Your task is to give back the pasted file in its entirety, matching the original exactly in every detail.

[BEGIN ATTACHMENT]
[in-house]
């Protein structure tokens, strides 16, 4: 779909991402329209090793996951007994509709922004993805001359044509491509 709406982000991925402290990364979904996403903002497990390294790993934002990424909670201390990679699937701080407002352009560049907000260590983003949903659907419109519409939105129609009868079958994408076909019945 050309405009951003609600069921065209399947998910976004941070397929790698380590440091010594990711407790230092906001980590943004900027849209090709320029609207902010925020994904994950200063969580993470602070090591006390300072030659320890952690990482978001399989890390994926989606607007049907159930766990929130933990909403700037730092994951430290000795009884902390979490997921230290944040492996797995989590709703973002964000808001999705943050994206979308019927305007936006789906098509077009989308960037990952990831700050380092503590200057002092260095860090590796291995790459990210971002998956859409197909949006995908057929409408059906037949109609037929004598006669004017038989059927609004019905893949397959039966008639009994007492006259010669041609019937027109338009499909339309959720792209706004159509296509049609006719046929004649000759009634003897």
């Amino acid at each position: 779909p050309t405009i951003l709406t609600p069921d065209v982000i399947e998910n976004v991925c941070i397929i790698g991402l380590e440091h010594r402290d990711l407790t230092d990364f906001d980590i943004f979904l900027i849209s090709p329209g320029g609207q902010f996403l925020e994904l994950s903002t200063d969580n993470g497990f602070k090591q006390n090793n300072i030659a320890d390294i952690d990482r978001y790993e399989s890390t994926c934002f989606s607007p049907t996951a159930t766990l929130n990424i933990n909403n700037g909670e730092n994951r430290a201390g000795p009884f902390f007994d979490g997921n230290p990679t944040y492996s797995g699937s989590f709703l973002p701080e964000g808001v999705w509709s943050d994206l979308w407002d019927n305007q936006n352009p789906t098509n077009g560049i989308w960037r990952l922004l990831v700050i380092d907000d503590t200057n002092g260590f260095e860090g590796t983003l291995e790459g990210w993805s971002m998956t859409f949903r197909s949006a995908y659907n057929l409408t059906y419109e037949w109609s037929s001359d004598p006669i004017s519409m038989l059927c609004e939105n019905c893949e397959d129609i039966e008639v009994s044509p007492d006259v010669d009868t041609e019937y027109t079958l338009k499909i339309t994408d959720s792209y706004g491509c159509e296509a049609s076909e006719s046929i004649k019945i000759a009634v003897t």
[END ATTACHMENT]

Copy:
[in-house]
């Protein structure tokens, strides 16, 4: 779909991402329209090793996951007994509709922004993805001359044509491509 709406982000991925402290990364979904996403903002497990390294790993934002990424909670201390990679699937701080407002352009560049907000260590983003949903659907419109519409939105129609009868079958994408076909019945 050309405009951003609600069921065209399947998910976004941070397929790698380590440091010594990711407790230092906001980590943004900027849209090709320029609207902010925020994904994950200063969580993470602070090591006390300072030659320890952690990482978001399989890390994926989606607007049907159930766990929130933990909403700037730092994951430290000795009884902390979490997921230290944040492996797995989590709703973002964000808001999705943050994206979308019927305007936006789906098509077009989308960037990952990831700050380092503590200057002092260095860090590796291995790459990210971002998956859409197909949006995908057929409408059906037949109609037929004598006669004017038989059927609004019905893949397959039966008639009994007492006259010669041609019937027109338009499909339309959720792209706004159509296509049609006719046929004649000759009634003897």
């Amino acid at each position: 779909p050309t405009i951003l709406t609600p069921d065209v982000i399947e998910n976004v991925c941070i397929i790698g991402l380590e440091h010594r402290d990711l407790t230092d990364f906001d980590i943004f979904l900027i849209s090709p329209g320029g609207q902010f996403l925020e994904l994950s903002t200063d969580n993470g497990f602070k090591q006390n090793n300072i030659a320890d390294i952690d990482r978001y790993e399989s890390t994926c934002f989606s607007p049907t996951a159930t766990l929130n990424i933990n909403n700037g909670e730092n994951r430290a201390g000795p009884f902390f007994d979490g997921n230290p990679t944040y492996s797995g699937s989590f709703l973002p701080e964000g808001v999705w509709s943050d994206l979308w407002d019927n305007q936006n352009p789906t098509n077009g560049i989308w960037r990952l922004l990831v700050i380092d907000d503590t200057n002092g260590f260095e860090g590796t983003l291995e790459g990210w993805s971002m998956t859409f949903r197909s949006a995908y659907n057929l409408t059906y419109e037949w109609s037929s001359d004598p006669i004017s519409m038989l059927c609004e939105n019905c893949e397959d129609i039966e008639v009994s044509p007492d006259v010669d009868t041609e019937y027109t079958l338009k499909i339309t994408d959720s792209y706004g491509c159509e296509a049609s076909e006719s046929i004649k019945i000759a009634v003897t």